Consider Whether It Would Be Appropriate for the Government to Use Demand Management Policies to Promote Economic Growth in the United Kingdom

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Consider whether it would be appropriate for the government to use demand management policies to promote economic growth in the United Kingdom Currently the United Kingdom is in a financial crisis following the economic downturn in 2008. In order to aid the recovery, the government must stimulate economic growth. To increase the rate of economic growth in the UK, there must be an increase in aggregate demand. There are several methods the government can use to control demand levels in the UK. These come in the form of demand management policies.

Perhaps the most important demand management policy is fiscal policy. The government’s fiscal policy is the level of government expenditure and tax rates used to control aggregate demand in the UK. Currently, the UK has a large rate of unemployment and was reported to be at 8.4% in January of 2012 (TradingEconomics). Government spending is a strong solution to the problem of unemployment, making fiscal policy an appropriate policy to promote economic growth. For example government spending on various projects such as the London 2012 Olympics provides many employment opportunities.

However government spending has recently decreased and job cuts are being made in the public sector in order to reduce the deficit. The current economic climate in the UK is making economic growth difficult, especially in employment levels. This is a major problem, because with less people in the UK employed, consumers have less disposable income and so there is less aggregate demand to increase economic growth.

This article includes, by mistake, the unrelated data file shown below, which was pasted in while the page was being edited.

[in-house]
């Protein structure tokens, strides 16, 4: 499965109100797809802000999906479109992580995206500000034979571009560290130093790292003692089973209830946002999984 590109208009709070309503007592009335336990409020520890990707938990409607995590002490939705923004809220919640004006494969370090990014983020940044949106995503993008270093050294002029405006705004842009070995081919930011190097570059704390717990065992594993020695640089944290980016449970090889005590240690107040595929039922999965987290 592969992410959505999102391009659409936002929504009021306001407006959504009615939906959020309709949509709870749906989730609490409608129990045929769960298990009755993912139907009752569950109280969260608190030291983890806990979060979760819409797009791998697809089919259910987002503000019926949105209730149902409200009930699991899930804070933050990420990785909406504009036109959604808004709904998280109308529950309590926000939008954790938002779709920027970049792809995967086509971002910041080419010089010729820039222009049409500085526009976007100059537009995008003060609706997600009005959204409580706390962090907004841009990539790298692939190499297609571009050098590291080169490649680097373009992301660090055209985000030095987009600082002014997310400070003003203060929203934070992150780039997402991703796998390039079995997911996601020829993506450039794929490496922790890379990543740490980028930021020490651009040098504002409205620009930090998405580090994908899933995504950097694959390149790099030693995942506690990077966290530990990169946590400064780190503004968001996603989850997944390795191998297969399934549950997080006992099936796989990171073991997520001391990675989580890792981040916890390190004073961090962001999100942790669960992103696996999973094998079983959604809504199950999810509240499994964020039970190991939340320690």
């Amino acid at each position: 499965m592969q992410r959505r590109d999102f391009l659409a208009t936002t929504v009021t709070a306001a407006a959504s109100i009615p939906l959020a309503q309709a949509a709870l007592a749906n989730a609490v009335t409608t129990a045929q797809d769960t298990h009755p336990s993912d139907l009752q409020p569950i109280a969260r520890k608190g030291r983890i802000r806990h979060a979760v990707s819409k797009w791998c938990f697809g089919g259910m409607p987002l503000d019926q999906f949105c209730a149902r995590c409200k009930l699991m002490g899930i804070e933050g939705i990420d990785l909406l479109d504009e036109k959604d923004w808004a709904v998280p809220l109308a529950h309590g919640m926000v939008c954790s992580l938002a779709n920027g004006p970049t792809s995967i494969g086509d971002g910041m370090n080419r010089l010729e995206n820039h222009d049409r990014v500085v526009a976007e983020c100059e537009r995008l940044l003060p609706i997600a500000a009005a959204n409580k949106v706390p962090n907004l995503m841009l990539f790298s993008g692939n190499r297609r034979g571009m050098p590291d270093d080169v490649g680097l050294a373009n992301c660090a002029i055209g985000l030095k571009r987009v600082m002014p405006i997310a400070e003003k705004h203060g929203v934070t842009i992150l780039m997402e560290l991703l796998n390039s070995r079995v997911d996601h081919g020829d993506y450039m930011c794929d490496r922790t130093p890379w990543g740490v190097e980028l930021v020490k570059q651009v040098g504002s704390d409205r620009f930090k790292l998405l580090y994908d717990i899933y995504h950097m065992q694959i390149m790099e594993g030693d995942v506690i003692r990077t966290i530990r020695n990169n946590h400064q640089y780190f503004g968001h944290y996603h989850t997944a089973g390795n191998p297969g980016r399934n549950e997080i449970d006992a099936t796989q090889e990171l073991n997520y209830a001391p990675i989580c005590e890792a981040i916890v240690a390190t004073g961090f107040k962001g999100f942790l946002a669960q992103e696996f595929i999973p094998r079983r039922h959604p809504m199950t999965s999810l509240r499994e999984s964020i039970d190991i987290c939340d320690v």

Unfortunately the government is now in a ‘catch 22’ situation where the job cuts that are required to reduce the UK’s debts are undermining policies that promote economic growth. These other fiscal policies include lowering tax rates to motivate the UK public to spend more than save. For example, lower VAT and income tax in the UK will increase demand, as consumers possess more disposable income causing an increase in sales and eventually economic growth. This is another example of how fiscal policy is appropriate in promoting economic growth in the UK, however the necessary cuts to the public sector make the policies less effective.

Although having a good potential to increase aggregate demand and promote economic growth, fiscal policy also has its weaknesses, as it is not definite that a policy will increase aggregate demand. Fiscal policies rely on the other aspects of aggregate demand, and when implementing fiscal policies, several of these other factors must be considered to determine the policy’s success. For example if consumer buying confidence is low, reducing tax rates will not guarantee an increase in consumer expenditure. Therefore to be appropriate in promoting economic growth in the UK, fiscal policies must consider other factors in the current economic situation before being implemented.

Even though fiscal policy is appropriate in promoting economic growth, an issue with solely using fiscal policy to promote economic growth is ‘crowding out’. Crowding out occurs when an increase in government expenditure causes the private sector to decrease in size. This is because government spending is funded by taxes, and an increase in government spending would cause an increase in taxes (including corporation tax). This can greatly affect the private sector businesses in the UK.

As a result of intense fiscal policy, economic growth can be hindered. So in this case, fiscal policy would not be considered appropriate in promoting economic growth in the UK. This is because a tax increase to fund government spending would negatively affect privately owned businesses. Because many private companies are funded by foreign investors, this would also affect foreign investment in the UK, as an increase in tax would increase the costs of operating in the UK. If the costs became too much, foreign investors would look elsewhere to invest. Without foreign investment, private...
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